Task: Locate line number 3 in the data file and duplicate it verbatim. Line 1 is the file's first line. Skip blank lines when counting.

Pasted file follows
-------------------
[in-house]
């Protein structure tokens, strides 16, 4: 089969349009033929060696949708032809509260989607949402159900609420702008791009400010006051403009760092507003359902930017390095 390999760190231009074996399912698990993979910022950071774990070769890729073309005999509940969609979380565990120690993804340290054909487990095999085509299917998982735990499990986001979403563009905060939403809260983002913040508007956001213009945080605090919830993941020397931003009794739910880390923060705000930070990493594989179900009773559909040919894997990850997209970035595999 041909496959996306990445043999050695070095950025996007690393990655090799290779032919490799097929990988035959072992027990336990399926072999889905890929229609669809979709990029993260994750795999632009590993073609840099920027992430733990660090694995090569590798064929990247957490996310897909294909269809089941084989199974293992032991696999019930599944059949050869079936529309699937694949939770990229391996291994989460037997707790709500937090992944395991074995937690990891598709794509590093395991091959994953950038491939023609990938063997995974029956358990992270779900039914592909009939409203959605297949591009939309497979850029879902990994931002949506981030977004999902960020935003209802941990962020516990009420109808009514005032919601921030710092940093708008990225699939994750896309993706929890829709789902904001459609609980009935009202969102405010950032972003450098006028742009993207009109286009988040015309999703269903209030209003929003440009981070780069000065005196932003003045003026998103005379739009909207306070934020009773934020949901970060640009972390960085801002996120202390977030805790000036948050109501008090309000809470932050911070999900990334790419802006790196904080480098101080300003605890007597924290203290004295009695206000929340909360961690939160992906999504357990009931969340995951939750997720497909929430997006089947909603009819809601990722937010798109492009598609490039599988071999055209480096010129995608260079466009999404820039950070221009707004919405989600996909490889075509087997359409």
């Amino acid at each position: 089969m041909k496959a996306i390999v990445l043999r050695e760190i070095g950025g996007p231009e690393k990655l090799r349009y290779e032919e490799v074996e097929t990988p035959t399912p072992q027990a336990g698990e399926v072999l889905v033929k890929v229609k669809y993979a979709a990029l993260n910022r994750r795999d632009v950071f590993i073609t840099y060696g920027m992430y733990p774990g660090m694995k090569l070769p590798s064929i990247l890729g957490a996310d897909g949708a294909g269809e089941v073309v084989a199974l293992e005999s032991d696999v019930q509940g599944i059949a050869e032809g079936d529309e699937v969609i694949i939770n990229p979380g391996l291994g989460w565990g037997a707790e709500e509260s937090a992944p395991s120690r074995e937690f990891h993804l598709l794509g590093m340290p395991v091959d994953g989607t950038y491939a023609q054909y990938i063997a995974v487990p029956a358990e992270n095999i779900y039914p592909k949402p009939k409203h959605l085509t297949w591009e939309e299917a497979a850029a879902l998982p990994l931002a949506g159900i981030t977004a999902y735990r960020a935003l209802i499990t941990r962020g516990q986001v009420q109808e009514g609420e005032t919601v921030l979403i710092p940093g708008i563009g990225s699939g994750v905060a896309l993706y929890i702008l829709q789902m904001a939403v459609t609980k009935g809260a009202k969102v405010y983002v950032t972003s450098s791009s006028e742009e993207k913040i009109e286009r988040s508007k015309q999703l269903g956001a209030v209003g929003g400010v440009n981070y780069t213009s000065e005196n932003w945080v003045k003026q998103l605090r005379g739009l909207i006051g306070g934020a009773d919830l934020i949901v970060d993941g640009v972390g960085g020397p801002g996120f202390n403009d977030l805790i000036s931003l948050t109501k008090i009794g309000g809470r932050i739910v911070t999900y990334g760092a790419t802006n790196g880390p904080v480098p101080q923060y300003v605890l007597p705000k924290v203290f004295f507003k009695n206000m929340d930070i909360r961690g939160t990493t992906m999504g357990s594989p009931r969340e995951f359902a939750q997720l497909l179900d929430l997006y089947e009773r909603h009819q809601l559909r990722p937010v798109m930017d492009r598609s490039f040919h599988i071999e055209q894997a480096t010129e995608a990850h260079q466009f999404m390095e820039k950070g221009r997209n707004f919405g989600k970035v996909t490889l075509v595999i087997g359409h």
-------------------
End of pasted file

């Amino acid at each position: 089969m041909k496959a996306i390999v990445l043999r050695e760190i070095g950025g996007p231009e690393k990655l090799r349009y290779e032919e490799v074996e097929t990988p035959t399912p072992q027990a336990g698990e399926v072999l889905v033929k890929v229609k669809y993979a979709a990029l993260n910022r994750r795999d632009v950071f590993i073609t840099y060696g920027m992430y733990p774990g660090m694995k090569l070769p590798s064929i990247l890729g957490a996310d897909g949708a294909g269809e089941v073309v084989a199974l293992e005999s032991d696999v019930q509940g599944i059949a050869e032809g079936d529309e699937v969609i694949i939770n990229p979380g391996l291994g989460w565990g037997a707790e709500e509260s937090a992944p395991s120690r074995e937690f990891h993804l598709l794509g590093m340290p395991v091959d994953g989607t950038y491939a023609q054909y990938i063997a995974v487990p029956a358990e992270n095999i779900y039914p592909k949402p009939k409203h959605l085509t297949w591009e939309e299917a497979a850029a879902l998982p990994l931002a949506g159900i981030t977004a999902y735990r960020a935003l209802i499990t941990r962020g516990q986001v009420q109808e009514g609420e005032t919601v921030l979403i710092p940093g708008i563009g990225s699939g994750v905060a896309l993706y929890i702008l829709q789902m904001a939403v459609t609980k009935g809260a009202k969102v405010y983002v950032t972003s450098s791009s006028e742009e993207k913040i009109e286009r988040s508007k015309q999703l269903g956001a209030v209003g929003g400010v440009n981070y780069t213009s000065e005196n932003w945080v003045k003026q998103l605090r005379g739009l909207i006051g306070g934020a009773d919830l934020i949901v970060d993941g640009v972390g960085g020397p801002g996120f202390n403009d977030l805790i000036s931003l948050t109501k008090i009794g309000g809470r932050i739910v911070t999900y990334g760092a790419t802006n790196g880390p904080v480098p101080q923060y300003v605890l007597p705000k924290v203290f004295f507003k009695n206000m929340d930070i909360r961690g939160t990493t992906m999504g357990s594989p009931r969340e995951f359902a939750q997720l497909l179900d929430l997006y089947e009773r909603h009819q809601l559909r990722p937010v798109m930017d492009r598609s490039f040919h599988i071999e055209q894997a480096t010129e995608a990850h260079q466009f999404m390095e820039k950070g221009r997209n707004f919405g989600k970035v996909t490889l075509v595999i087997g359409h």